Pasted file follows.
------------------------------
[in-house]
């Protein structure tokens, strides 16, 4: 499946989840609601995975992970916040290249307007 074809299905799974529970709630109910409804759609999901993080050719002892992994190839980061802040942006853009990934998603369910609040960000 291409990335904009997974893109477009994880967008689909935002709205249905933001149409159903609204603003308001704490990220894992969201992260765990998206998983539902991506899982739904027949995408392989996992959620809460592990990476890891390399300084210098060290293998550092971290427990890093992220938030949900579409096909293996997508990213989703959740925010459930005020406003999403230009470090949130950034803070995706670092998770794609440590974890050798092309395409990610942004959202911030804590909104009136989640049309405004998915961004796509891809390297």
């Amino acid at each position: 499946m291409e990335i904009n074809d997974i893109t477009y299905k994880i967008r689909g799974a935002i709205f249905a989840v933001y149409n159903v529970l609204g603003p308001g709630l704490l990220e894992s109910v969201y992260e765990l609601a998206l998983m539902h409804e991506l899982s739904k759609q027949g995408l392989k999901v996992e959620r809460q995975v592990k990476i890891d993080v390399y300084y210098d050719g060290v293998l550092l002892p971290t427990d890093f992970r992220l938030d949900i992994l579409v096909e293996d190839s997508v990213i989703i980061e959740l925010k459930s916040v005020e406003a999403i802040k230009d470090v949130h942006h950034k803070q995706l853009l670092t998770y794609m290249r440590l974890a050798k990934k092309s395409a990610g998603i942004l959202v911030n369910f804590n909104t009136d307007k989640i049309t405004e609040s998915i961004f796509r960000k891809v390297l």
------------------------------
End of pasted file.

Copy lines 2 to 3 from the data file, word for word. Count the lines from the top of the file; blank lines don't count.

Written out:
């Protein structure tokens, strides 16, 4: 499946989840609601995975992970916040290249307007 074809299905799974529970709630109910409804759609999901993080050719002892992994190839980061802040942006853009990934998603369910609040960000 291409990335904009997974893109477009994880967008689909935002709205249905933001149409159903609204603003308001704490990220894992969201992260765990998206998983539902991506899982739904027949995408392989996992959620809460592990990476890891390399300084210098060290293998550092971290427990890093992220938030949900579409096909293996997508990213989703959740925010459930005020406003999403230009470090949130950034803070995706670092998770794609440590974890050798092309395409990610942004959202911030804590909104009136989640049309405004998915961004796509891809390297």
């Amino acid at each position: 499946m291409e990335i904009n074809d997974i893109t477009y299905k994880i967008r689909g799974a935002i709205f249905a989840v933001y149409n159903v529970l609204g603003p308001g709630l704490l990220e894992s109910v969201y992260e765990l609601a998206l998983m539902h409804e991506l899982s739904k759609q027949g995408l392989k999901v996992e959620r809460q995975v592990k990476i890891d993080v390399y300084y210098d050719g060290v293998l550092l002892p971290t427990d890093f992970r992220l938030d949900i992994l579409v096909e293996d190839s997508v990213i989703i980061e959740l925010k459930s916040v005020e406003a999403i802040k230009d470090v949130h942006h950034k803070q995706l853009l670092t998770y794609m290249r440590l974890a050798k990934k092309s395409a990610g998603i942004l959202v911030n369910f804590n909104t009136d307007k989640i049309t405004e609040s998915i961004f796509r960000k891809v390297l």